CBTS clients include Fortune 20 and Forbes Global 2000 companies. We serve organizations in all verticals, including Education, where we recently demonstrated our broad expertise and customized approach with client Morehead State University (MSU).  

MSU serves nearly 11,000 undergraduate and graduate students from 41 states and 31 countries, and operates a main campus and regional campuses throughout eastern Kentucky. MSU engaged CBTS while moving to a universal communications infrastructure that integrates voice, video, and data. The solution also reduces costs across MSU’s five branches. 

MSU invested in a cloud-enabled collaborative communications system from Cisco, which CBTS fully manages.  

Lower Costs for Voice Calling  

The new solution allowed MSU to move from an antiquated analog PBX system into the Hosted Enterprise Unified Communications (UC) solution from CBTS, which features a utility based pricing model and consistent experience across MSU’s footprint. The solution includes 1,500 Cisco handsets with charges billed per phone on a monthly basis, which creates a predictable pricing model. 

This solution is also driving more collaboration and greater productivity among MSU’s faculty and other staff.  

Woman at computer

Additional Collaborative Tools 

Hosted Enterprise UC from CBTS features a full suite of unified communication apps from Cisco, including telephony, messaging, softphone, instant messaging (IM) and presence, video, conferencing, and more.  

CBTS also incorporated a centralized SIP trunking system for MSU, which provides a secure digital PBX environment. Other components include a call manager and call centers. CBTS provided all network design, installation, training, and monitoring for the unified cloud infrastructure, and handles remote monitoring and management. 

MSU is just one example of how we have broad expertise throughout the IT landscape.  There are many more examples like this with other technologies such as cloud, consulting and infrastructure. 

Want to discover more about the fully managed networks at MSU? Read the case study here. 


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NaaS Is the Future of Food Service Networking

Food service customers have long memories, and they love to tell family and friends about their experiences—good and bad. Even when the memory of a delicious meal starts to fade, they remember the quality of the customer service. That’s why savvy food service owners evaluate their point of sale (POS) systems just as carefully as they evaluate their menus to ensure each part of the system, such as payment transactions, inventory management, and sales applications, serves their mission and their bottom line.

From Legacy to NaaS
Even the most knowledgeable food service owners face increasing costs and thin margins, showing the importance of having the best networks in place to maximize the benefits and justify the costs of POS systems. Food services are transitioning from legacy network systems to the Network as a Service (NaaS) model in increasing numbers, primarily because NaaS addresses the need for dependable Wi-Fi and network security at a price that doesn’t fluctuate each month.

Network as a Service with SD-WAN
CBTS recently added Network as a Service with software-defined wide area network (SD-WAN) , a solution that offers food service owners the kind of reliability and business-computing power they currently need with the flexibility to grow in the future as their businesses expand.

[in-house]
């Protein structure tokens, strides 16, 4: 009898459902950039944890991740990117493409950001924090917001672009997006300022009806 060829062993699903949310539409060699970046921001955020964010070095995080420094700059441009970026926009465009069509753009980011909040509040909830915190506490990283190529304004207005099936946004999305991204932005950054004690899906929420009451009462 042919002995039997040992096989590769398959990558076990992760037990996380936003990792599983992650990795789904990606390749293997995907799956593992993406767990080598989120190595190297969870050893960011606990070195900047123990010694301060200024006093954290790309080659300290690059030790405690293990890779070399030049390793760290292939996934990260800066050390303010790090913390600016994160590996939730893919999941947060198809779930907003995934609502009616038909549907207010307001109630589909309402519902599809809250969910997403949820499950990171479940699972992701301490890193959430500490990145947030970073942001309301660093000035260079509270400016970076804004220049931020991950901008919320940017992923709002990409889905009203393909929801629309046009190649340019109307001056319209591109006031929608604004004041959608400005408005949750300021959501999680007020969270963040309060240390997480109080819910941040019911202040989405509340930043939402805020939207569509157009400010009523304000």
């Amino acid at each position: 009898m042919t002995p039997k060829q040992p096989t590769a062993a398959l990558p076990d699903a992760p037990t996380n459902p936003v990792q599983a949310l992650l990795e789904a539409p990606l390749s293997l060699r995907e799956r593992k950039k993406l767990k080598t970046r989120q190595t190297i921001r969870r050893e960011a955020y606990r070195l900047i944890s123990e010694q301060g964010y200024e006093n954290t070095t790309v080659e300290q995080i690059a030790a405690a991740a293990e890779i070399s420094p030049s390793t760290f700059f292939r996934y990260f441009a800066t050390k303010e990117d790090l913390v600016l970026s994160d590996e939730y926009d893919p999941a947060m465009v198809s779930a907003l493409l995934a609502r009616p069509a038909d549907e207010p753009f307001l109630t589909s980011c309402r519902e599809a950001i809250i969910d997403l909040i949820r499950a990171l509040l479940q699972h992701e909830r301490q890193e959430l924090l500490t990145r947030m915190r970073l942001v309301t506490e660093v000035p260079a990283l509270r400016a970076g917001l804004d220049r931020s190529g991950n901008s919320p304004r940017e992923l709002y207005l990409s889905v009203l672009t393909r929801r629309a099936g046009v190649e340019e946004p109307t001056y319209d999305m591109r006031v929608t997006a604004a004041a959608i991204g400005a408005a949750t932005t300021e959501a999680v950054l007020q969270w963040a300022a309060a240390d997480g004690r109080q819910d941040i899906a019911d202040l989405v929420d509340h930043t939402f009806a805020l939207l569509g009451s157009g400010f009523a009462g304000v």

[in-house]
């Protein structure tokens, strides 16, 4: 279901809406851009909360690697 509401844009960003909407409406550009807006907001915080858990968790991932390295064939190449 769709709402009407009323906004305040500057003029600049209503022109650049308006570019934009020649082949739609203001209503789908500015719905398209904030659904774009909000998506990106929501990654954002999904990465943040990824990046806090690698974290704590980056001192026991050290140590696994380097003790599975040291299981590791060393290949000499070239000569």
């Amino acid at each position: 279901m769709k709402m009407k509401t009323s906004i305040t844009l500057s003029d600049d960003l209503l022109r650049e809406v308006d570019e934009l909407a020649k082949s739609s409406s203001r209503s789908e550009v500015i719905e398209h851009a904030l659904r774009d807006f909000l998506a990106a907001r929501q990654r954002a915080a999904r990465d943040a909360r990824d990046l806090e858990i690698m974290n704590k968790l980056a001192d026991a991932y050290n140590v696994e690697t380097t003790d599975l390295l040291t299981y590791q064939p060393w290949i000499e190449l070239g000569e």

SD-WAN Is a Cost-Saving Powerhouse
Based on Cisco’s Meraki technology, SD-WAN technology provided by CBTS maximizes the automatic provisioning of important network security components—such as firewalls—faster and at a fraction of the expense of conventional bandwidth services. Additionally, SD-WAN’s ability to connect remotely to multi-location businesses gives owners powerful flexibility in addressing the specific needs of different locations, such as providing secure guest Wi-Fi.  Owners can also leverage their marketing power by tapping into the strategies offered by NaaS location analytics.

Furthermore, CBTS’ tech engineering team provides expertise that food service owners can rely on to ensure their NaaS systems work seamlessly. This eliminates the costly expenses of hiring IT consultants or maintaining in-house staff to handle network systems.

Utility Pricing for Cost Reductions with No Surprises
The NaaS utility-pricing model effectively manages present and future costs. Benefits include:

  • Monthly fixed costs for equipment and management
  • No capital investments for expensive network equipment
  • No technology obsolescence worries (hardware refreshing is built into the solution lifecycle)
  • Better performance than legacy systems at a lower cost

24/7 Expert IT Technical Support
CBTS’ IT team specializes in enterprise-level technology. They handle the ins and outs of the network infrastructure, and this allows food service owners to put their network worries in the hands of a team fully equipped to monitor networks and troubleshoot around the clock.

With CBTS’ world-class business operations managing their networks, owners can concentrate on leveraging the power of NaaS to scale operations at their desired pace without increasing costs by adding new users or new locations to individual networks. It’s a win-win proposition that food services can’t afford to ignore and customers are sure to notice. Migrate from expensive MPLS to robust Network as a Service with SD-WAN.

Learn about Network as a Service and SD-WAN from CBTS.